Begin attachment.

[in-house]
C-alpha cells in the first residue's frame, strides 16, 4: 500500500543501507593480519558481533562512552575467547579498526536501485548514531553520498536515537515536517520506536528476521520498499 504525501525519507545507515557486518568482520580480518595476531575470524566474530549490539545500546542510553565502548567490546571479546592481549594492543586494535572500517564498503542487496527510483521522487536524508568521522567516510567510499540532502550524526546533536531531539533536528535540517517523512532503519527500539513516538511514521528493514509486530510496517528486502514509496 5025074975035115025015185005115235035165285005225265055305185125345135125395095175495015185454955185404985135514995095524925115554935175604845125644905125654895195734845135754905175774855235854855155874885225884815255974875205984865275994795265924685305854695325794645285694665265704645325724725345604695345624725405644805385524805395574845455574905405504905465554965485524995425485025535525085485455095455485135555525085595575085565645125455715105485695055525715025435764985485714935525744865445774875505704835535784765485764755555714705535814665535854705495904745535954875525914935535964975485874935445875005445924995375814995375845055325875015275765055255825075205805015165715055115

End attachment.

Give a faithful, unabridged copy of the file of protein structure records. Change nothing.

[in-house]
C-alpha cells in the first residue's frame, strides 16, 4: 500500500543501507593480519558481533562512552575467547579498526536501485548514531553520498536515537515536517520506536528476521520498499 504525501525519507545507515557486518568482520580480518595476531575470524566474530549490539545500546542510553565502548567490546571479546592481549594492543586494535572500517564498503542487496527510483521522487536524508568521522567516510567510499540532502550524526546533536531531539533536528535540517517523512532503519527500539513516538511514521528493514509486530510496517528486502514509496 5025074975035115025015185005115235035165285005225265055305185125345135125395095175495015185454955185404985135514995095524925115554935175604845125644905125654895195734845135754905175774855235854855155874885225884815255974875205984865275994795265924685305854695325794645285694665265704645325724725345604695345624725405644805385524805395574845455574905405504905465554965485524995425485025535525085485455095455485135555525085595575085565645125455715105485695055525715025435764985485714935525744865445774875505704835535784765485764755555714705535814665535854705495904745535954875525914935535964975485874935445875005445924995375814995375845055325875015275765055255825075205805015165715055115